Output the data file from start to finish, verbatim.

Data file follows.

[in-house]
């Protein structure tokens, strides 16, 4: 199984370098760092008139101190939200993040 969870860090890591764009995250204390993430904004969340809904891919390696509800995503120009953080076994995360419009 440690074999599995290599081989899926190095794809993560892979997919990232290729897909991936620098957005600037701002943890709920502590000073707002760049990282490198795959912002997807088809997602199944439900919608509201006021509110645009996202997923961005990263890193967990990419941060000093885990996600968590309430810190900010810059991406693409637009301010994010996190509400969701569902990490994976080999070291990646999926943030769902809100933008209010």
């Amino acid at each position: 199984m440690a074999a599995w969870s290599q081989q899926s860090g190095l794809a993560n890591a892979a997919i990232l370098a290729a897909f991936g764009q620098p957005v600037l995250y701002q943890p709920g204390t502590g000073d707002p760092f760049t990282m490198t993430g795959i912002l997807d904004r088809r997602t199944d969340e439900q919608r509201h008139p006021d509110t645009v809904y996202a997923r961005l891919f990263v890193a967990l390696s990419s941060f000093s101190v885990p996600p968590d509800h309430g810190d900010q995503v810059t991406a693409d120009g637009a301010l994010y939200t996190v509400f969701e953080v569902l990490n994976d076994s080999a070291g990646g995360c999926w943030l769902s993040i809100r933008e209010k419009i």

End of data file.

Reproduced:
[in-house]
């Protein structure tokens, strides 16, 4: 199984370098760092008139101190939200993040 969870860090890591764009995250204390993430904004969340809904891919390696509800995503120009953080076994995360419009 440690074999599995290599081989899926190095794809993560892979997919990232290729897909991936620098957005600037701002943890709920502590000073707002760049990282490198795959912002997807088809997602199944439900919608509201006021509110645009996202997923961005990263890193967990990419941060000093885990996600968590309430810190900010810059991406693409637009301010994010996190509400969701569902990490994976080999070291990646999926943030769902809100933008209010």
């Amino acid at each position: 199984m440690a074999a599995w969870s290599q081989q899926s860090g190095l794809a993560n890591a892979a997919i990232l370098a290729a897909f991936g764009q620098p957005v600037l995250y701002q943890p709920g204390t502590g000073d707002p760092f760049t990282m490198t993430g795959i912002l997807d904004r088809r997602t199944d969340e439900q919608r509201h008139p006021d509110t645009v809904y996202a997923r961005l891919f990263v890193a967990l390696s990419s941060f000093s101190v885990p996600p968590d509800h309430g810190d900010q995503v810059t991406a693409d120009g637009a301010l994010y939200t996190v509400f969701e953080v569902l990490n994976d076994s080999a070291g990646g995360c999926w943030l769902s993040i809100r933008e209010k419009i």